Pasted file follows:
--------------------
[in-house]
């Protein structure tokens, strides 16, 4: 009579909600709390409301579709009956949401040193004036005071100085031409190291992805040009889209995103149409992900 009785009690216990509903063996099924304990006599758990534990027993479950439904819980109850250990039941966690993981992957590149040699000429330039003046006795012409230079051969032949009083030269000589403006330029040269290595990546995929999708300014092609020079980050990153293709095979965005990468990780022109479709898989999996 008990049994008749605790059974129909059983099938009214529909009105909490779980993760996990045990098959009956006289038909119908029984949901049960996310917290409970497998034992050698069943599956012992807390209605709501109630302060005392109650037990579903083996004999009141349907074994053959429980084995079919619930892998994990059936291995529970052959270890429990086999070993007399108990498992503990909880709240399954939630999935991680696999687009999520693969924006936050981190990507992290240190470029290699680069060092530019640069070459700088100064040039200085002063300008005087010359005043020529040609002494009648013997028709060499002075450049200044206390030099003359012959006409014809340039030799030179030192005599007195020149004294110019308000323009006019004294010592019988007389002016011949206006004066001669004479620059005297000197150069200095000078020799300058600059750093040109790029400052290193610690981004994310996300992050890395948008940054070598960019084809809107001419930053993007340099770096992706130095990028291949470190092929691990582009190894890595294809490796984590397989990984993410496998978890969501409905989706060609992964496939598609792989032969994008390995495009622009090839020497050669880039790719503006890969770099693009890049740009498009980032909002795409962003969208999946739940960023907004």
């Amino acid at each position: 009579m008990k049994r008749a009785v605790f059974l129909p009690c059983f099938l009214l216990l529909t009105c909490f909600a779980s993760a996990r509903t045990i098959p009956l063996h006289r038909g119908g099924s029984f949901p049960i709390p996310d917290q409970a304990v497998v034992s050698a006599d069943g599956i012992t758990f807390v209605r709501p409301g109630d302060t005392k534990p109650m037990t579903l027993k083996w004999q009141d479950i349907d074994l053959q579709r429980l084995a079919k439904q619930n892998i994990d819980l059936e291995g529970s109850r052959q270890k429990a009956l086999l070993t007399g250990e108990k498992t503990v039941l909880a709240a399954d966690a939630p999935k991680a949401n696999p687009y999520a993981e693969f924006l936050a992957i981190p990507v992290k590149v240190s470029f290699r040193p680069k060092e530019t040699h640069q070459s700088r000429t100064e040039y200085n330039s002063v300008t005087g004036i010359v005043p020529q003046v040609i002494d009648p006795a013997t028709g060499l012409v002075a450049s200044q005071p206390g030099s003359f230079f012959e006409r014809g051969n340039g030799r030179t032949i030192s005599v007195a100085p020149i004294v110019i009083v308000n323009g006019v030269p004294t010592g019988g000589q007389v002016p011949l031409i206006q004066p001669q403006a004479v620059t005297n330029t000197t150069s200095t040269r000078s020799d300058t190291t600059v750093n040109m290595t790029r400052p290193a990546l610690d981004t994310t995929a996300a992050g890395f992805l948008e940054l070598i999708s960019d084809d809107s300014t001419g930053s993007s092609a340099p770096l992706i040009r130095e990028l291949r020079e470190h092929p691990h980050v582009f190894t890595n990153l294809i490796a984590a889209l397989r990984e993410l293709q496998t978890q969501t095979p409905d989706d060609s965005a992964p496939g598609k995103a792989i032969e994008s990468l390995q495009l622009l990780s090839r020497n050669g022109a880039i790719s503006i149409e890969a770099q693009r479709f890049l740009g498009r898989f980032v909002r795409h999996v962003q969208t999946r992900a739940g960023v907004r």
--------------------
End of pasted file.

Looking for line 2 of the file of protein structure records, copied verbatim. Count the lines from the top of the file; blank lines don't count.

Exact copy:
């Protein structure tokens, strides 16, 4: 009579909600709390409301579709009956949401040193004036005071100085031409190291992805040009889209995103149409992900 009785009690216990509903063996099924304990006599758990534990027993479950439904819980109850250990039941966690993981992957590149040699000429330039003046006795012409230079051969032949009083030269000589403006330029040269290595990546995929999708300014092609020079980050990153293709095979965005990468990780022109479709898989999996 008990049994008749605790059974129909059983099938009214529909009105909490779980993760996990045990098959009956006289038909119908029984949901049960996310917290409970497998034992050698069943599956012992807390209605709501109630302060005392109650037990579903083996004999009141349907074994053959429980084995079919619930892998994990059936291995529970052959270890429990086999070993007399108990498992503990909880709240399954939630999935991680696999687009999520693969924006936050981190990507992290240190470029290699680069060092530019640069070459700088100064040039200085002063300008005087010359005043020529040609002494009648013997028709060499002075450049200044206390030099003359012959006409014809340039030799030179030192005599007195020149004294110019308000323009006019004294010592019988007389002016011949206006004066001669004479620059005297000197150069200095000078020799300058600059750093040109790029400052290193610690981004994310996300992050890395948008940054070598960019084809809107001419930053993007340099770096992706130095990028291949470190092929691990582009190894890595294809490796984590397989990984993410496998978890969501409905989706060609992964496939598609792989032969994008390995495009622009090839020497050669880039790719503006890969770099693009890049740009498009980032909002795409962003969208999946739940960023907004």